In the middle of Haifa, running up and down the slope of Mt. Carmel, is a spectacular garden that evokes Babylon, Eden, and even Versailles. With 18 terraces, fountains, geometrical plantings, and over 100 gardeners meticulously manicuring the flowers, trees and lawns, the Bahai Gardens, I learned, were constructed to protect, link and enhance the shrines of this global religious community.

Having never heard of this faith, despite being the second fastest-growing independent religion, with 6 million followers in 200 countries around the world, I decided to investigate. Begun in the 19th century in Persia, the Bahai faith is monotheistic and emphasizes the spiritual unity and equality of all mankind. According to its principles, a series of divine messengers was sent by God–Abraham, Buddha, Jesus and Mohammad among them–to educate believers progressively, throughout the ages. Each was sent at a different time, bringing substantially the same message but varying it to meet different social needs.

This idea of progressive revelation is clearly revealed in the gardens, descending (or ascending, depending upon where you are) gradually and gently down the mountain. Another tenet, cross-cultural unity, was expressed in horti-cultural terms by The Bab, one of the founders of the Bahai religion:

“If in a garden the flowers and fragrant herbs, the blossoms and fruits, the leaves, branches and trees are of one kind, of one form, of one color and of one arrangement, there is no beauty or sweetness, but when there is variety, each will contribute to the beauty and charm of the others and will make an admirable garden, and will appear in the utmost loveliness, freshness and sweetness.”

Built between 1950 and 1990, the Bahai Gardens were added to UNESCO’s World Heritage List in July 2008. More recently, the gardens have been re-designed to put them on the world horticultural map–essentially expanding faith through horti-culture.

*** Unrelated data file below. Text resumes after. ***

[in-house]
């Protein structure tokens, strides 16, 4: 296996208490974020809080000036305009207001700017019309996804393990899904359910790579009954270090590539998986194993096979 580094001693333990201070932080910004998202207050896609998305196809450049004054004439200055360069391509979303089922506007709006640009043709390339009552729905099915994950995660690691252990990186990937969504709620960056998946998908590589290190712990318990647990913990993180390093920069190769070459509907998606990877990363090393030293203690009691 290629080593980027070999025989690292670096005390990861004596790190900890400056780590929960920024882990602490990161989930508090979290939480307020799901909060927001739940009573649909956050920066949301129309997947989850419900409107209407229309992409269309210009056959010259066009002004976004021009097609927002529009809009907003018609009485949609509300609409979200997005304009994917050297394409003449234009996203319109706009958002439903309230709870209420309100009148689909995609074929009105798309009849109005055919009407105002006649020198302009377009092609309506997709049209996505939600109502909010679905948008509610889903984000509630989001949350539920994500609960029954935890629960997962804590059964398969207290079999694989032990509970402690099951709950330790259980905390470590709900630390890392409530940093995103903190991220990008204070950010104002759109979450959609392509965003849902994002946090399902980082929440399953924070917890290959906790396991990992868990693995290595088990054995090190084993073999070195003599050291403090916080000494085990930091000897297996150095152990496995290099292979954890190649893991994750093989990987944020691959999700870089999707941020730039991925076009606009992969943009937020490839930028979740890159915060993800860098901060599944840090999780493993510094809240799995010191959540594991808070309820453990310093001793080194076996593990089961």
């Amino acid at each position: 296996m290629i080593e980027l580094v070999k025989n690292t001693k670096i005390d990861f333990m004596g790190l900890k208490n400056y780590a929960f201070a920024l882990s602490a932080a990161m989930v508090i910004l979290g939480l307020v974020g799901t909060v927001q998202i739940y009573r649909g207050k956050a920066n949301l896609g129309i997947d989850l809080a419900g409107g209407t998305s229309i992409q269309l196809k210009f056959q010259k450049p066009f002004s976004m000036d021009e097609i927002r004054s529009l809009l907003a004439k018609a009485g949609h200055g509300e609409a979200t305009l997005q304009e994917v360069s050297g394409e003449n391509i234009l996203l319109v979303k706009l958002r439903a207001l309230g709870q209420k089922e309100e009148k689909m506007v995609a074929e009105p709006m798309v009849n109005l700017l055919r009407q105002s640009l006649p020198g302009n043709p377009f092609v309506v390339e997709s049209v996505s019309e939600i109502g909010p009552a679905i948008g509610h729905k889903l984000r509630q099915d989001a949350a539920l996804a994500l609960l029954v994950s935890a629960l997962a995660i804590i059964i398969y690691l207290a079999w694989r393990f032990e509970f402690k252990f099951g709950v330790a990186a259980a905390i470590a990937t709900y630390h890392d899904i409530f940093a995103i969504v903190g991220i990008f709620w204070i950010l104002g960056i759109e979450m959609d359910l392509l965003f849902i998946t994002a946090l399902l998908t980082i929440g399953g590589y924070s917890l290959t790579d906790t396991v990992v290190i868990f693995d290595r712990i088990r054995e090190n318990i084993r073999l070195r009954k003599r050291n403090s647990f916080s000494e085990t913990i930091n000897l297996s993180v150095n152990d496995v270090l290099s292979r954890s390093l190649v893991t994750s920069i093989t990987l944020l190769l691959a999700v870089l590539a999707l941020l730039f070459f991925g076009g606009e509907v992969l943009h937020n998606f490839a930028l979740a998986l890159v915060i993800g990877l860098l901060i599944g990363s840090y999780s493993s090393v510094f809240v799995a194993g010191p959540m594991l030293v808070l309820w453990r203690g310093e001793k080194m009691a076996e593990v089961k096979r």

Precisely geometric, the mostly symmetrical, controlled designs dictated by culture yield to wilder, assymmetrical elements allowed out of respect for nature. The flora is organised according to seasonal colour: there is a purple season, followed by red, yellow and even a pink season. Green, the official colour of the Bab, is evident in the amazingly lush grass that grows in the winter time.

Ever water-resourceful, the grass is turned under in the hot summer, and the most advanced irrigation system in the world waters the 450 different species of plants carefully chosen for their adaptation to dry climates, including echium, rosemary, oleander, yucca, almond, olive, cypress and pine.

Though quite European in design and Middle-Eastern in vegetation, oriental influences are present, like these almost bonsai-like trees groomed to resemble a painted screen:

I found one of the most fascinating elements was the textural mix of plants, here cypress and ivy, combined to capture movement and light:

A vegetal revelation…



~ by lisacwhite on December 2, 2009.


  1. trsè beau les cypres et les lierres, les couleurs et les textures sont très étranges ensemble

  2. it is amazing to see the gardener standing on a beautiful old rusty quite pre historic ladder , cutting a confire which is cast in a designed frame made out of aluminium.. the world is completely upside down.. best always..M

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